The tires in this test were specifically selected because they were four-season, one-tire-does-all, police tires—and not just limited-use, one-season, winter-specific tires. That said, both sets of tires were mounted just in time for a harsh, Midwest winter with lots of blowing and drifting snow. Both these all-terrain tires handled the snow well enough to top the Tire Rack list of all-terrain tires in the categories of light snow, deep snow and ice traction. Firestone Destination A/T
The Destination A/T is a popular and widely available all-terrain tire. Every tire is a compromise, giving up one aspect of performance to gain another. While considerably more aggressive than any of the Original Equipment tires, the Destination A/T is designed for a bit better handling and braking under wet conditions than the OE tires. Wet, of course, means both rain and melted snow. During our long-term test, the tire worked fine under a variety of patrol conditions: wet, dry, snow. Some aftermarket tires make traction improvements over OE tires but have the penalty of a low frequency, but loud drone—road noise. Some are loud enough at highway speeds that the police radio needs to be turned up a few notches. Not so with the Destination A/T. It was literally as quiet as the OE tire, while providing better traction.
After four weather seasons, and about 10,000 miles, we completely agree with the Tire Rack assessment. The Destination A/T gets top marks (superior) for wet traction and hydroplane resistance; for dry traction and steering response; for ride comfort and road noise; and for tread wear. Significantly, the Destination A/T also gets top marks for both light and deep snow. In only one area is this tire anything less than superior—ice traction—and nothing short of a dedicated, one-season winter tire really does well on ice. The consensus of the off-roaders and four-wheelers is the traditional-appearing Destination A/T performs like an all-terrain tire with a more aggressive-appearing tread pattern. Bridgestone Dueler A/T Revo
The Dueler A/T Revo is one of the most popular of all the all-terrain SUV and truck tires. In fact, based on the nearly two dozen all-terrain tires in the Tire Rack survey, the Dueler A/T Revo is second to only the BFGoodrich All-Terrain T/A in reported miles. (This BFG tire came in only middle of the pack in the overall results). Come replacement time, most police fleet managers stick to the brands of tires that come from the factory on the police vehicles—Goodyear, of course, and now Firestone and perhaps Pirelli, Continental and General. Bridgestone is just not on our radar.
That means we probably don’t know how respected, trusted, even revered the Dueler A/T Revo is among true all-terrain enthusiasts. That group of off-road and 4x4 enthusiasts thinks the Dueler A/T Revo sets the standard for toughness, durability and quiet comfort, let alone the tire’s well-regarded reputation for off-road traction—their number one concern.
In off-road, 4x4 and truck-Jeep circles, the Dueler A/T Revo is an absolute legend. It is virtually a case of “This tire is perfect—don’t change it.” Actually, the NextGen Dueler A/T Revo 2 is an improvement on perfection. Dueler A/T Revo 2 Compared to the legendary Dueler A/T Revo, the Revo 2 has a new sidewall design and a new tread pattern. It is the most aggressive tire in the Bridgestone SUV / truck lineup. It was specifically developed for the highway driver who may want to explore rougher terrain. The tread compound on the NextGen tires is more resistant to chipping and tearing under severe off-road conditions.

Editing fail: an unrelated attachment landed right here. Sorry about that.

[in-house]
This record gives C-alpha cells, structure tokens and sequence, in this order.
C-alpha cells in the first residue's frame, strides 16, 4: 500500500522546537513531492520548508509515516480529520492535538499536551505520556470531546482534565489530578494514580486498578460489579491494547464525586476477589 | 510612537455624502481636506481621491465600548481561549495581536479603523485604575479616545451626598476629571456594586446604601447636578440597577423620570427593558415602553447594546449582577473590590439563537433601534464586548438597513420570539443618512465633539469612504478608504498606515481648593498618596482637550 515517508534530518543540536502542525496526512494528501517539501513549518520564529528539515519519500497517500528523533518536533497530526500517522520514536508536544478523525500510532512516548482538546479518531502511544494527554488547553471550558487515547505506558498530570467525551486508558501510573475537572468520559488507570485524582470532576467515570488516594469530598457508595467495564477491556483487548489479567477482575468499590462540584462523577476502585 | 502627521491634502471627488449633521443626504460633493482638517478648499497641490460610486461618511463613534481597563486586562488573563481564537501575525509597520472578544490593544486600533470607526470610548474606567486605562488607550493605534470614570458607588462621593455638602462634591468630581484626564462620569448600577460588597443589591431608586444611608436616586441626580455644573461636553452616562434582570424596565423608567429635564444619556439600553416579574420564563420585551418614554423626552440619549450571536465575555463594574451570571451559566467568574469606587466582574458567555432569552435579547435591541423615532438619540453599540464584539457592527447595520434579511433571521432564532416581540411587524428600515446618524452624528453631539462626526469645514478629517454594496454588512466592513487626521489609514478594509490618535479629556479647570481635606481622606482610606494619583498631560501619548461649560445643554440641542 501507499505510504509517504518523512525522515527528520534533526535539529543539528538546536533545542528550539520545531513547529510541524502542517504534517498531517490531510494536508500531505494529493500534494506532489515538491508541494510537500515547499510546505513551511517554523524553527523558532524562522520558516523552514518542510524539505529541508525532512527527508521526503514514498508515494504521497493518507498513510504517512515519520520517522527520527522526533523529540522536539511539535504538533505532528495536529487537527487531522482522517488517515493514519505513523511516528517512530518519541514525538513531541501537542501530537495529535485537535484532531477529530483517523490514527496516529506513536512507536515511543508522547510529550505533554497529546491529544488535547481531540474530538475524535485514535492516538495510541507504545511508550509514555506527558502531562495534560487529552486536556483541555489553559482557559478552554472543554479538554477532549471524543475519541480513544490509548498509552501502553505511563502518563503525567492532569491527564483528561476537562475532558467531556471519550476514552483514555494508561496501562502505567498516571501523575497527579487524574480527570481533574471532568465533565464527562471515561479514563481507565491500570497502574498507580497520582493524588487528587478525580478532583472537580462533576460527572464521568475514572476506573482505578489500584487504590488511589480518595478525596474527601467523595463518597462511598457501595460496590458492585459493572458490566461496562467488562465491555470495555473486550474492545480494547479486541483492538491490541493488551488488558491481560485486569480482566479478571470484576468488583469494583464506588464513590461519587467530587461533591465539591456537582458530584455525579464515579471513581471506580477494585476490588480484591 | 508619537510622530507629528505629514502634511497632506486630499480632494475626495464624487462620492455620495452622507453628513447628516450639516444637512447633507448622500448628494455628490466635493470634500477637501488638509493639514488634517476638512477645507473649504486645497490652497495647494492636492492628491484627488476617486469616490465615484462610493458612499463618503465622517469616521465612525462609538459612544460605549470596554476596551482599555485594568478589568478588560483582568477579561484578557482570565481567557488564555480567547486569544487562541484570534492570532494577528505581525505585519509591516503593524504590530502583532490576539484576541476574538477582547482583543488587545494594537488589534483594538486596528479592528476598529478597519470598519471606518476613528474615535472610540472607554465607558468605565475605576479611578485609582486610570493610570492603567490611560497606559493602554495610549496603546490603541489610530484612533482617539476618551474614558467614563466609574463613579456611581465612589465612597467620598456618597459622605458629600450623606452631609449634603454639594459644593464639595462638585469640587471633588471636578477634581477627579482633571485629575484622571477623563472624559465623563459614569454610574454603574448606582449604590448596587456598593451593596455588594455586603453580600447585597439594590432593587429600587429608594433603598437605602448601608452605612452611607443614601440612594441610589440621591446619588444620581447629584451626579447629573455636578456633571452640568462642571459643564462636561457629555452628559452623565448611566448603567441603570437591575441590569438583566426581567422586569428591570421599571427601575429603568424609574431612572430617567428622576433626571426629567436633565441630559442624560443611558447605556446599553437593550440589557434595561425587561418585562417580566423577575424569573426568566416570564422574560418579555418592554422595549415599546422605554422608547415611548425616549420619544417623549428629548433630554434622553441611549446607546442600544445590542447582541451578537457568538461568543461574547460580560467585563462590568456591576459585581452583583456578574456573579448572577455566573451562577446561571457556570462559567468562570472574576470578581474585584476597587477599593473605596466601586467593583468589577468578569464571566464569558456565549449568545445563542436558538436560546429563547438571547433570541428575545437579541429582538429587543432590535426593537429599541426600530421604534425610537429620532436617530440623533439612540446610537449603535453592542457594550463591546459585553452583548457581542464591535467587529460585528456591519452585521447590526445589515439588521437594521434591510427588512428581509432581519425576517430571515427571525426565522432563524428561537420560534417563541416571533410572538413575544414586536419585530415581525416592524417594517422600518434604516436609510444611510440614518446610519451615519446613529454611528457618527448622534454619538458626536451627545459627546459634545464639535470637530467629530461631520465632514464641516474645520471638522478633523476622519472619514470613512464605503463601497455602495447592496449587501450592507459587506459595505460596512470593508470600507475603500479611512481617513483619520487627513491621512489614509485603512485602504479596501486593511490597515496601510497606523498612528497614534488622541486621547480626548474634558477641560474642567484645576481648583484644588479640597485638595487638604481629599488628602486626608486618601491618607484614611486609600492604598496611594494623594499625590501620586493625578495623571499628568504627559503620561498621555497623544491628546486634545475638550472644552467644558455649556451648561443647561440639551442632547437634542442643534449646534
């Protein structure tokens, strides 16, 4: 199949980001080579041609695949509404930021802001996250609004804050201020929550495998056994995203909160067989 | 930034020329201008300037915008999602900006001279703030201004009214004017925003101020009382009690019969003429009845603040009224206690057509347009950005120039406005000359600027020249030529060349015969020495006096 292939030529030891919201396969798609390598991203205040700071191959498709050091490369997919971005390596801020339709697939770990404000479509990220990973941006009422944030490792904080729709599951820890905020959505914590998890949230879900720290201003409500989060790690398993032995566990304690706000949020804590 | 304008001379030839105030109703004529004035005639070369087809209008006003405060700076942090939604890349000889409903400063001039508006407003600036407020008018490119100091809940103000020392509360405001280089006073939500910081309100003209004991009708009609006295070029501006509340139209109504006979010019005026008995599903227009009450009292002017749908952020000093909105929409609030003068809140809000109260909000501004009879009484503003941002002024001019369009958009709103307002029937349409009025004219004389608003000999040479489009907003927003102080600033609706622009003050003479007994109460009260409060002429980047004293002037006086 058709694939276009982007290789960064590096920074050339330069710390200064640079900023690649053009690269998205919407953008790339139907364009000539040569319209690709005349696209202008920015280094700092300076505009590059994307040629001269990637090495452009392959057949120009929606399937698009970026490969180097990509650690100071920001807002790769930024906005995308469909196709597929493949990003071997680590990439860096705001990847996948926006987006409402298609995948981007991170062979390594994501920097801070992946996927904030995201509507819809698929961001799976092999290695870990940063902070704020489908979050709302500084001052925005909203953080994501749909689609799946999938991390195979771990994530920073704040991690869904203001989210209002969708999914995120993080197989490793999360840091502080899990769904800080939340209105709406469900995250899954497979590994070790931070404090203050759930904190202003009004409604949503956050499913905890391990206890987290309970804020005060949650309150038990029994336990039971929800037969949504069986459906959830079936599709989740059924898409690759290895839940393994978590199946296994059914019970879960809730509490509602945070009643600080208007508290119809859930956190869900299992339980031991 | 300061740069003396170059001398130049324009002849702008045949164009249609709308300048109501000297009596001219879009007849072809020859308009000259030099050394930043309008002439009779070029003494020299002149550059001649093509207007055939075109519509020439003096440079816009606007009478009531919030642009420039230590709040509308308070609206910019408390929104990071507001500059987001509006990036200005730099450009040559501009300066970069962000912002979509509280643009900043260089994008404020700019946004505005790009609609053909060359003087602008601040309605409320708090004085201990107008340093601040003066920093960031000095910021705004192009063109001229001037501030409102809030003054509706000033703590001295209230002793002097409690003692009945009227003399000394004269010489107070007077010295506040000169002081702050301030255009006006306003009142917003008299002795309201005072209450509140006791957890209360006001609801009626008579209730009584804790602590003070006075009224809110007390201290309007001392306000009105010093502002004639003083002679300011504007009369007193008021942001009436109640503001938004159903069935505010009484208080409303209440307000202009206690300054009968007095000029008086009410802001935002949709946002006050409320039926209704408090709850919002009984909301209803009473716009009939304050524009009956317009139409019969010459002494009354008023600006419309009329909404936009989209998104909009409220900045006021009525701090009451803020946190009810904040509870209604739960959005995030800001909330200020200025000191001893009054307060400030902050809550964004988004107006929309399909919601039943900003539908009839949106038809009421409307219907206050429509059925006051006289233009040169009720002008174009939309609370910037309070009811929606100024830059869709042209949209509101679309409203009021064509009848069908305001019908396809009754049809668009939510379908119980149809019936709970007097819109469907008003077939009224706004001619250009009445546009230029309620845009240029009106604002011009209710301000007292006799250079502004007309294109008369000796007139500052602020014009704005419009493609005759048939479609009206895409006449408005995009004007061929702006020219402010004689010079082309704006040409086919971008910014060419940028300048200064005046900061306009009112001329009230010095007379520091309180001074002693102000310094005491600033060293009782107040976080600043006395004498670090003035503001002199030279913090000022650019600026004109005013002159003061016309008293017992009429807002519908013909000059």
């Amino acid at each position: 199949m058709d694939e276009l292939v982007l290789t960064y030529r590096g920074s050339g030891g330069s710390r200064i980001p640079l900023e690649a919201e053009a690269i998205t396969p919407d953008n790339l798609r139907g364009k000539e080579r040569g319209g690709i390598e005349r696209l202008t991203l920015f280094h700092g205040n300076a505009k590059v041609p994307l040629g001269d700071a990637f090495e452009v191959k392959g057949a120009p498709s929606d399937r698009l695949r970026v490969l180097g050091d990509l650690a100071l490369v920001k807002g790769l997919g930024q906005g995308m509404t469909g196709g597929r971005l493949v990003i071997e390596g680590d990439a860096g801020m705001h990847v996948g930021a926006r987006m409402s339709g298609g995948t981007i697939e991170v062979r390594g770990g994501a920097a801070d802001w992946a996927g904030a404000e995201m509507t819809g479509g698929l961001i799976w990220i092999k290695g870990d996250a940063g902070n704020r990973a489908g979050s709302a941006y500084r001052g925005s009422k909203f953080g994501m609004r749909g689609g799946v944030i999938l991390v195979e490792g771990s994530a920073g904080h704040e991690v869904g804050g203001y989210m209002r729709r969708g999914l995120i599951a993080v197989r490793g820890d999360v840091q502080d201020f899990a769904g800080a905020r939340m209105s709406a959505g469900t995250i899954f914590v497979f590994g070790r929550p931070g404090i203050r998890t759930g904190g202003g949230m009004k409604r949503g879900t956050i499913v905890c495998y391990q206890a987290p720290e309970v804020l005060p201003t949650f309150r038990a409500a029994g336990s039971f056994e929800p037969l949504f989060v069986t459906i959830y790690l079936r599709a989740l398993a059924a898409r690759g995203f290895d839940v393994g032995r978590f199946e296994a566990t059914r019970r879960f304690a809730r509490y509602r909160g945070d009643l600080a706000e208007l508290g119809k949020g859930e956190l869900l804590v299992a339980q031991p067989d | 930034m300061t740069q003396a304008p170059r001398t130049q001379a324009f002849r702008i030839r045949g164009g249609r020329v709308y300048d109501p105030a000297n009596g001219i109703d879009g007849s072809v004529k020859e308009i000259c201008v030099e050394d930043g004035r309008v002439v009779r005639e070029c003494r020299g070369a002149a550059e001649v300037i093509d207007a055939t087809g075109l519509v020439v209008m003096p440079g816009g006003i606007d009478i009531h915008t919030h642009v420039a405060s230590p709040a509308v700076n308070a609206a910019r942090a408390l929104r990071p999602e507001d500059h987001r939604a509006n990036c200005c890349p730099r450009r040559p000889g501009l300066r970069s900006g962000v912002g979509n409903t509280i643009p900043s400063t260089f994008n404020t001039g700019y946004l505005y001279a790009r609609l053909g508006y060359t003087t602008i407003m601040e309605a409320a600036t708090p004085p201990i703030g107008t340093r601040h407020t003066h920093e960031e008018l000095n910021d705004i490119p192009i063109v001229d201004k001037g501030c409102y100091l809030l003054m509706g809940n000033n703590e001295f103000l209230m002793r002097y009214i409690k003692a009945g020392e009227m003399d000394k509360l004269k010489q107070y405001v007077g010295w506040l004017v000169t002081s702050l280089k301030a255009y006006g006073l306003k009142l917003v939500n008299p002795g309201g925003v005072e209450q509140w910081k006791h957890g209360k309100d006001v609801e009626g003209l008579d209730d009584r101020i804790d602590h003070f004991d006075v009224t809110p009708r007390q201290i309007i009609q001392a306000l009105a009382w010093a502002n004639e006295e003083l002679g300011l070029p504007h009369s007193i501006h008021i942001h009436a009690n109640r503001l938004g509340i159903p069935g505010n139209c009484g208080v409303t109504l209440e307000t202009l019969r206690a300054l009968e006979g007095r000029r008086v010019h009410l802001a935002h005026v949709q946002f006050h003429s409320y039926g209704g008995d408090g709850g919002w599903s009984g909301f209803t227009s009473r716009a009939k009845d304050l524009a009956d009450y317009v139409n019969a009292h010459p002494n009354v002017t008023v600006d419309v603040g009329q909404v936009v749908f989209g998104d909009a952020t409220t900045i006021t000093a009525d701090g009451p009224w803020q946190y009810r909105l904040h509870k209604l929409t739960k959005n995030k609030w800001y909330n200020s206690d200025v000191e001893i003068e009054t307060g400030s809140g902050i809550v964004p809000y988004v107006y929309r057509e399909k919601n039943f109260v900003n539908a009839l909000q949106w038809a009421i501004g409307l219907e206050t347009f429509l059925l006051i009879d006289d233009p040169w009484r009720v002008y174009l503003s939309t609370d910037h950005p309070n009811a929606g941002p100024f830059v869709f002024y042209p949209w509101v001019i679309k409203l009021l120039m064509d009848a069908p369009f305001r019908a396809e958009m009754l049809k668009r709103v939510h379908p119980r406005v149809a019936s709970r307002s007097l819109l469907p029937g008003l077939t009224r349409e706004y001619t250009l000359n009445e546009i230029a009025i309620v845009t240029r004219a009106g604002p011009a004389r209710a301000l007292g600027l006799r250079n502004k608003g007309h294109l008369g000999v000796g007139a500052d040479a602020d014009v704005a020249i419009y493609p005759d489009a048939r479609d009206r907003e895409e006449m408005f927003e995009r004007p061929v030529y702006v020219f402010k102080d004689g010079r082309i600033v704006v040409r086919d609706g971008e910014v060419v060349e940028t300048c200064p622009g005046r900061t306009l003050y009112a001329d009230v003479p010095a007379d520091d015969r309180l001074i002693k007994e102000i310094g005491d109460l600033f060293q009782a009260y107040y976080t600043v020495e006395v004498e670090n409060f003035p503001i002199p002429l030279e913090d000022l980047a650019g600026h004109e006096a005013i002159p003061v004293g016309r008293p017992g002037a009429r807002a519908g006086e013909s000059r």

Compared to the original A/T Revo, the A/T Revo 2 has better wet traction and better rolling resistance—even though those two goals seem to be at odds with one another. That is what you get with the newest tire designs from anyone—more win-win in areas that used to be an either-or compromise. The A/T Revo 2 is quieter than the original A/T Revo but the snow and off-road mud performance is the same.
Frankly, we decided to test both the Firestone Destination A/T and the Bridgestone Dueler A/T Revo 2 because we were concerned the Dueler tread would be too aggressive. That is, it would cause too much road noise—that low frequency drone that increases to a near roar as the vehicle reaches highway increases. In fact, the Dueler A/T Revo 2 actually turned out to be as quiet as the all-season OE tire.
With the emphasis on snow performance, and an obvious ability to handle water, our choice of these two tires is the Dueler A/T Revo 2. Yes, that means we are merely joining tens of thousands of off-road, 4x4 and truck enthusiasts who already knew the Dueler A/T Revo was a legend. Yes, we in law enforcement may be a bit reluctant to look beyond the small number of OE brands of tire come replacement time. Warranty and Wear
The P-metric sizes of both tires carry a 50,000-mile warranty. Of course, severe service, like police use, is excluded from all tire warranties. However, a 50K-mile warranty for retail use is encouraging. In the Tire Rack survey, the Dueler A/T Revo 2 rated about the middle of the pack with an Excellent tread wear rating, while the Destination A/T was near the top of the tread wear results with a Superior rating.
As visually different as the Dueler A/T Revo 2 is from the Destination A/T, and as highly rated as they both are, each has their own area of excellence. The Firestone tire, somewhat surprisingly, has slightly better light snow, deep snow and ice performance. It also has slightly better noise comfort and tread wear.
The Bridgestone tire has slightly better hydroplane resistance, wet traction, cornering stability and dry traction. The two different tires have identical ride comfort (harshness and vibration) and steering responsiveness.
Tire technology is a game where almost without exception the newest tire, the youngest tire design, is the best. With the newest tire technology, each area of compromise is slightly less of a compromise than the previous tire or the competitor’s current tire.
The Destination A/T was released in late-2008 and the Dueler A/T Revo 2 was introduced in mid-2009. So, could these two tires be the best overall choices for the special service SUV and pickup? The survey says, Yep.